UES taxi use down since new subway line opened

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Steep decline in taxi pickups outpaces rise in app-based rides


  • A new study says taxi pickups on the Upper East Side have dropped significantly since the opening of the Second Avenue subway. Photo: Michael Garofalo

Pickups by taxis and for-hire-vehicles on the Upper East Side have dropped modestly since the opening of the Second Avenue subway earlier this year, according to a study by NYU’s Rudin Center for Transportation.

Along the corridor served by the Second Avenue subway, which opened on New Year’s Day, overall pickups decreased 4.1 percent from 2016 to 2017, the researchers found. While the drop is likely due in part to the availability of an additional transit option with the opening of the new subway line, the data also speaks to a larger trend — the decline of taxi ridership and the rise of for-hire-vehicles hailed with apps like Uber and Lyft.

Despite the slight overall drop in combined taxi and for-hire-vehicle pickups from 2016 to 2017, the app-based segment of the market actually grew significantly during the period in question. The Rudin Center, which compared peak-hour data for one-week periods in January 2016 and January 2017, found that for-hire vehicle pickups on the Upper East Side rose from 28,175 in 2016 to 32,630 in 2017.

The overall drop was driven instead by a steep 15.71 percent decline in taxi pickups, which fell from 48,302 in 2016 to 40,175 in 2017. The researchers noted that “although [for-hire-vehicle] pickups are increasing quickly, they have not matched the rate of decrease in taxi pickups since the [Second Avenue subway] opening,” which explains the 4.1 percent decrease in combined pickups despite the rise in for-hire-vehicle use.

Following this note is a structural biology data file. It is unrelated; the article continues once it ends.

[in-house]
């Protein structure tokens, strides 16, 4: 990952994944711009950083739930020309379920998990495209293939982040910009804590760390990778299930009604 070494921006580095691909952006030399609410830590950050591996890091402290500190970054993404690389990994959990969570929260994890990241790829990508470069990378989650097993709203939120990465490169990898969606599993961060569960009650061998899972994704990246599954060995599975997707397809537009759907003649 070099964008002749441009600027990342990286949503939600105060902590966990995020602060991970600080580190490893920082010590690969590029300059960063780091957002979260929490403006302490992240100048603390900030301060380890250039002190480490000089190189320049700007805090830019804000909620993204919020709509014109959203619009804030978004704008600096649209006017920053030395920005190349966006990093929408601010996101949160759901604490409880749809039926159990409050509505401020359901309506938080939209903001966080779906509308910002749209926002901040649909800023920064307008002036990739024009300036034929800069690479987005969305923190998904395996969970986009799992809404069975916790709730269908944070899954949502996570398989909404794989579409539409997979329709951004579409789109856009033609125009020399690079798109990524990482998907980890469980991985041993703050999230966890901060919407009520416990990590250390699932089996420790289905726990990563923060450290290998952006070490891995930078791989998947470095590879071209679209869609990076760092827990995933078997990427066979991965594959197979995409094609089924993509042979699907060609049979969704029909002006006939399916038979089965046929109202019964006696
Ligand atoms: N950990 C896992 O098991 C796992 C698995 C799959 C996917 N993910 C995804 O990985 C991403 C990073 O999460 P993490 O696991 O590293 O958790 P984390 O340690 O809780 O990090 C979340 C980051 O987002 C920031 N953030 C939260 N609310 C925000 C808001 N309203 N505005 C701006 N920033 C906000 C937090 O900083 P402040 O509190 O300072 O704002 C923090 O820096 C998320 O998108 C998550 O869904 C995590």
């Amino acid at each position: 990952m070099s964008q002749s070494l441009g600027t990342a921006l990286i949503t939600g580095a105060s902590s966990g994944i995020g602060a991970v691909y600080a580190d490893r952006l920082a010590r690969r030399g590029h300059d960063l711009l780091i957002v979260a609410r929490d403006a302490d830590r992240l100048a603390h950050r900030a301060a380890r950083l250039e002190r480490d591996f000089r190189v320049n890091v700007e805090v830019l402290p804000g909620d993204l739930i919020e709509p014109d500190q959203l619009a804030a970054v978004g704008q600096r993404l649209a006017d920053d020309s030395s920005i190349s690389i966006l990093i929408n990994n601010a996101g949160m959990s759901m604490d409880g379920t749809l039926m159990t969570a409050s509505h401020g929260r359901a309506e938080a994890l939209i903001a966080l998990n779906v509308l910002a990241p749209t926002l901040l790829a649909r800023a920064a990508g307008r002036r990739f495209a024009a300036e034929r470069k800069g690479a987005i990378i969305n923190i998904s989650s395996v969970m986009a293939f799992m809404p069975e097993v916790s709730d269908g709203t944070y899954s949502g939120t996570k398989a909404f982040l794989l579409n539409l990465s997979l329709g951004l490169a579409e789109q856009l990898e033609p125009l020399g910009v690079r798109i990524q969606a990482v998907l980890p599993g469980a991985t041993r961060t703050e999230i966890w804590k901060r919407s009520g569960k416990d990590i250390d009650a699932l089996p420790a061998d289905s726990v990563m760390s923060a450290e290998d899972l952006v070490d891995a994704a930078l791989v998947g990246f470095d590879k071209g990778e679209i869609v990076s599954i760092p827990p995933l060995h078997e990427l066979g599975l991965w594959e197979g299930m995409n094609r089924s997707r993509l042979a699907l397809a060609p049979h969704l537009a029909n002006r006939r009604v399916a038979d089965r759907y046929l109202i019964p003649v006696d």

The timeframe examined by the study is small and the researchers call for further research, but a lasting reduction in taxi and for-hire-vehicle ridership fueled by the Second Avenue subway would be noteworthy, as Upper East Siders have historically relied on taxis for their commutes at higher rates than residents of other parts of the city.

In Manhattan as a whole, less than three percent of residents reported commuting primarily via taxi, according to 2015 American Community Survey data cited by the researchers. But in certain parts of the Upper East Side — particularly its easternmost areas — taxi use was much higher. Residents of Lenox Hill and Yorkville living east of First Avenue commuted via taxi at 9 percent and 7.3 percent rates, respectively.

The Rudin Center’s data showed that Lenox Hill and Yorkville, which are served by the new Second Avenue subway stops at 72nd, 86th and 96th Streets, experienced the greatest reductions in taxi and for-hire-vehicle pickups among all Upper East Side neighborhoods since the line opened.

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